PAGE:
I invest a lot of time writing about the hard issues plaguing our economy these days, and talking about it as well. Too much time, or so my friends tell me. But that’s not my topic today. At year’s end I always slip in something different--a piece that is really in accord with the way I truly experience my life, for I’m thankful to say I’m a very happy person in my heart and soul, and very content in spite of the ire that sometimes finds its way into my articles.
Writing is a solitary craft, though never lonely. You have an idea, or a story, and you sit at your desk for hours on end, pecking away at the infernal inefficiency
of the QWERTY keyboard, battling your typos as you stretch to express each thought as cogently as possible. For me it becomes a kind of timeless space, particularly when I am writing fiction. And recently I’ve
added another element to my creative process, a camera and time chasing light. There’s something wonderful about a photo shoot. Your eye starts seeing things you might seldom take the time to notice otherwise.
There is a bit of the thrill of the hunt involved in the process, or perhaps the same quiet sentiment experienced by a fisherman as he casts out his net. You shoot the world you see, and then go back to your desk
later to see what you may have caught.
A camera and a good companion create just the perfect set of bookends for a day. With a camera you venture out, chasing light to capture those special moments of beauty
that each day brings us, though we don’t often take the time to notice with our busy schedules. For me, such moments are the very essence of life, a time of quiet, of taking in; a time to savor the moment, look at it, truly see and realize the experience of it.
You know them, the sunrises and sunsets of your own life. Perhaps you catch a glimpse of the sky on your way to work and think how beautiful it is while the radio drones
out the news of the day. For that fleeting moment you are there in that sunrise, your own timeless space while you wait for the traffic light to turn green.
Such moments are what life is really all about. At such times you are the universe suddenly aware of itself, and your perspective, all you see in that moment, is completely unique.
I’ll note that no one really thinks about taking their camera to work, however, and making sure they get a shot of their desk, the report they’re reviewing, the
office cooler, or a meeting taking place there. It’s not that this time isn’t important, for it is invested with good intention if you have found right livelihood. But you would never think to photograph
it, and frame it on your wall, would you?
Some people elevate their job, the effort to earn money, to the highest place of importance in their life, but not me. For most, time away from work is called “spare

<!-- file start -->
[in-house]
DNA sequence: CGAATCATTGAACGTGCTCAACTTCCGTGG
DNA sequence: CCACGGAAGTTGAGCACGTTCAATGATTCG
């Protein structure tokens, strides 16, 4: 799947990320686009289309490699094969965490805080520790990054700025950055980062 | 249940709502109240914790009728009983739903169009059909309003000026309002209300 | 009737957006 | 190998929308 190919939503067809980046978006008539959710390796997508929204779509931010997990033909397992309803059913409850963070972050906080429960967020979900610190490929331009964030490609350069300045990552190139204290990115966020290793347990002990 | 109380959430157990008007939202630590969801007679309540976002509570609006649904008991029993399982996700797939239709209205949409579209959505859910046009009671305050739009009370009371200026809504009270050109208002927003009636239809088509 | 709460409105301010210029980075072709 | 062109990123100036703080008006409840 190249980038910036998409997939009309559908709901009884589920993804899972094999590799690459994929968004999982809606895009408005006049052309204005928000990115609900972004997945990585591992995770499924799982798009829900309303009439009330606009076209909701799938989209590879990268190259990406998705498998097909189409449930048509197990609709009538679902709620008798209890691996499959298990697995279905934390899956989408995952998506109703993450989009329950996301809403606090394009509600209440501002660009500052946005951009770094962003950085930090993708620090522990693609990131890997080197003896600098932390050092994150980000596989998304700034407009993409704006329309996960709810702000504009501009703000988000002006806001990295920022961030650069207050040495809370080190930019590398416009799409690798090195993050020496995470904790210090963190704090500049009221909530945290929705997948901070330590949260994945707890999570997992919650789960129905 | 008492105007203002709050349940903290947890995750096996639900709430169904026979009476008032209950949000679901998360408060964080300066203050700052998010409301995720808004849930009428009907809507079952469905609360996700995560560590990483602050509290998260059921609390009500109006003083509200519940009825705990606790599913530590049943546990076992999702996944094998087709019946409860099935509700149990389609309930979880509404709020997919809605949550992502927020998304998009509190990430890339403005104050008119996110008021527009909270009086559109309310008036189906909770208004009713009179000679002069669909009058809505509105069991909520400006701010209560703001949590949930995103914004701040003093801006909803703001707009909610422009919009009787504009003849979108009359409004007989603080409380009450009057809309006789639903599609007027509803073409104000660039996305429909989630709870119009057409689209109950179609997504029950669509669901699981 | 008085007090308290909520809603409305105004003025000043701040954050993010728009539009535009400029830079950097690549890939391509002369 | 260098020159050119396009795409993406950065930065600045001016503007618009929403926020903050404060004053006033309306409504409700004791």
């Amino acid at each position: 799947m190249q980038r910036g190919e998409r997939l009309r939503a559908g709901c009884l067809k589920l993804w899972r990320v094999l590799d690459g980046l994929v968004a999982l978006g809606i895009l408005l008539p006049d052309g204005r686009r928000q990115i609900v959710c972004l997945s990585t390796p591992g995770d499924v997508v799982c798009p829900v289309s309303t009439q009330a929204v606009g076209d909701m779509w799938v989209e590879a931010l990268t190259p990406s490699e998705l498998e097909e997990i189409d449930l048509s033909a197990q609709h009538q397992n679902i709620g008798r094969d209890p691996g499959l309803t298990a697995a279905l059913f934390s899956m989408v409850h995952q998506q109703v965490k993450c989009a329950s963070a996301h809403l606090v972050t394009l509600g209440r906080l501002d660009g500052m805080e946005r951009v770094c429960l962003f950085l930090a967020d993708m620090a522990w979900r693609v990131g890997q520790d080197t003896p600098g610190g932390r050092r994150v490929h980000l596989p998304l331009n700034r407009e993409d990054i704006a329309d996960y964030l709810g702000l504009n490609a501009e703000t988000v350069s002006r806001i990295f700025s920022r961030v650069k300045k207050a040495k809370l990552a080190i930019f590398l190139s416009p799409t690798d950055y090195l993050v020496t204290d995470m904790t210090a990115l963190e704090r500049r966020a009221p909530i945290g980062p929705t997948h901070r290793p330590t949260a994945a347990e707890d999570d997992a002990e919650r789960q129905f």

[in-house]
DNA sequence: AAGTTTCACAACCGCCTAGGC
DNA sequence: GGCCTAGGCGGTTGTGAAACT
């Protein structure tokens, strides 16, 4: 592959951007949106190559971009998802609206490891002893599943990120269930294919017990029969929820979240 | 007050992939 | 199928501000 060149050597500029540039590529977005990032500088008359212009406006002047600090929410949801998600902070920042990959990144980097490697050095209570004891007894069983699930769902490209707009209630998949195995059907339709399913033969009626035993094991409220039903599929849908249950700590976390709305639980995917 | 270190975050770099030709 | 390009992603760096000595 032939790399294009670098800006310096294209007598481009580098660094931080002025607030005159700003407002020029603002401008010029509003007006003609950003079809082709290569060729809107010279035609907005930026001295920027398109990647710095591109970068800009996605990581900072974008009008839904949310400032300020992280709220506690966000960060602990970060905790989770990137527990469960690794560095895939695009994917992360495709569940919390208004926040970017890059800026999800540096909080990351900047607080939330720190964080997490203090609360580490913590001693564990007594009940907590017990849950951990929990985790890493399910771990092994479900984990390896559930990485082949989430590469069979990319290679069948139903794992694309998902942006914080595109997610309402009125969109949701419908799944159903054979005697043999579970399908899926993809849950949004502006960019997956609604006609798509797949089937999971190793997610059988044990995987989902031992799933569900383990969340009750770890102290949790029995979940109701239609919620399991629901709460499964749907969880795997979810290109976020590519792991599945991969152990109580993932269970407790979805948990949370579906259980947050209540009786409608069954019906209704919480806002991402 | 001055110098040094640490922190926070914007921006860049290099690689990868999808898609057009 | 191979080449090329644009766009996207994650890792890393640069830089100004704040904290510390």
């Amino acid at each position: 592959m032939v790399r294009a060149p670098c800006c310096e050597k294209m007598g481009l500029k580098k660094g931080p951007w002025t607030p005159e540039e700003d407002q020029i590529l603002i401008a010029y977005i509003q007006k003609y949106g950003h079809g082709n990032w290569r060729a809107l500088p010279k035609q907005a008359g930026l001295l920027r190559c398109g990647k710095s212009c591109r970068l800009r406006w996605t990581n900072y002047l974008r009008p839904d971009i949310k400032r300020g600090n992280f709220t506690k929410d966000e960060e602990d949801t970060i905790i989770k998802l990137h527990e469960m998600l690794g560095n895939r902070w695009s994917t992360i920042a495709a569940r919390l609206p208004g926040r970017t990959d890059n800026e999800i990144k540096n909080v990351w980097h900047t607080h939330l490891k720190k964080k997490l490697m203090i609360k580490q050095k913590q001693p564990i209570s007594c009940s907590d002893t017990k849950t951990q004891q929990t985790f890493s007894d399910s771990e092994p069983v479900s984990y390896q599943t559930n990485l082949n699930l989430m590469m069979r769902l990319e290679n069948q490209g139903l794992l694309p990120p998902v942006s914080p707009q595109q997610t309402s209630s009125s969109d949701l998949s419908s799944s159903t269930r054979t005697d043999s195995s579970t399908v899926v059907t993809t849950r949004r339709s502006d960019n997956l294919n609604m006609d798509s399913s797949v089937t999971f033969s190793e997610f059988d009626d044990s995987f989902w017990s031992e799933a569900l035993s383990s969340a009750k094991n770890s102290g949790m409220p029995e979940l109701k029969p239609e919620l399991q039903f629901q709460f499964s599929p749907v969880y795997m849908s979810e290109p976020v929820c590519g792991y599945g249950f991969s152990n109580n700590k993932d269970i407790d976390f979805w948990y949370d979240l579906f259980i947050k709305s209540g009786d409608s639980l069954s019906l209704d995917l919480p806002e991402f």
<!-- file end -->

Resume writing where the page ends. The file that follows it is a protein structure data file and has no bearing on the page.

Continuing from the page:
time.” For me it’s “prime time.” In my life, I work each day just to have the wherewithall to provide me the freedom to go out and look for moments like those captured in the photos here--a
sunrise over Monterey Bay, and the sunset that made the other bookend of a day. Such moments, when shared with someone special, are food for heart and soul. It’s what we live for--to be here, to be aware, and
to simply look and see what is before us with a sense of awe, and sometimes wonderment, and always deep appreciation.
There’s an old Zen mondo that reads: “Look at your world! Look! This is all yours. When you realize that nothing is lacking, you have found
Today this is what was all mine, to find and share with my heart companion, who accompanied me on dual photo shoots to take in the sunrise and sunset one day. So I thought
I would share it with you as well in a little photo essay that is my version of “take the time to smell the flowers” here at year’s end.
This morning I woke up early, with the world still folded in sleep. Instead of turning over I suggested a photo shoot to greet the rising sun, and it was a perfect way to
start the day. We took a brisk walk, sometimes running after we caught our first glimpse of the dawn, down to the famous Cannery Row in Monterey just in time to catch the vermillion sky across the bay and take some
shots before the light changed.
This place is a photographer’s dream come true. On this December morning the normally heavy tourist traffic had not yet arrived, and the Row was largely empty, all
ours. We made our way to a good vantage point and watched the colorful clouds swirl over the bay, while we happily clicked off shots and pointed out angles and perspectives to one another. There are so many places,
if you know the area, where you can find perfect angles to catch the light, and lots of interesting things to silhouette in the foreground. Meanwhile, a host of seagulls cavorted in the sky, their raucous calls
greeting the dawn. Every so often the gulls, quietly perched on rooftops, just launched themselves into the sky in a mad welter of wings over water.
When the sun finally appeared it glimmered on the bay, painting the dancing waves with gold. There’s a reason photographers call this time “the golden
hour.” The hues are just perfect, with wonderful color saturation in that first hour after dawn. We made our way down under the pier that supports the popular “Fishhopper” restaurant, and watched
the gentle golden swell of the sea, waves leaping as they broke on the rocks. This is truly one of the most beautiful coastlines in the world, with a rec trail that follows the old bed of the railroad that
once served the fish canneries here--the place of Steinbeck, sardines and the sea.
Sometimes a solitary seagull would set the stage, judiciously perching on a rock in the foreground--thank you very much! I can tell you, from long experience, that the
silence of a seagull as it watches you, wondering what you are about, can be profound. They are ubiquitous along this coastline, companions to terns, sandpipers, geese, grebes, cormorants, swans, the occasional
albatross, and my favorites, the pelicans.
Making our way along Cannery Row to Steinbeck Plaza, we took new shots of the now familiar buildings, some decked out for Christmas. The light was wonderful on the bright
orange walls of the Fishhopper, and two wicker reindeer sat on the roof above the Bargetto Wine tasting room. Then it was down the Row to my favorite coffee at Peets, and a cinnamon roll that held the moment
just perfectly with every bite.
The coffee house was already busy when we arrived, with tourists emerging from nearby hotel rooms to start their day. My companion found a few quiet moments reading the
newspaper, while I just savored my coffee and roll, and watched the people. There were a group of four men, all European, speaking Italian or Portuguese, (I couldn’t tell which, but if you spend more than a
ten minutes on Cannery Row, you will likely hear at least four or five different languages.) An old gentlemen sat under a woolen cap, looking for all the world like he had just walked off a Morton’s Salt
label. Another woman, her lips painted bright with thick, red lipstick, immersed herself in a book.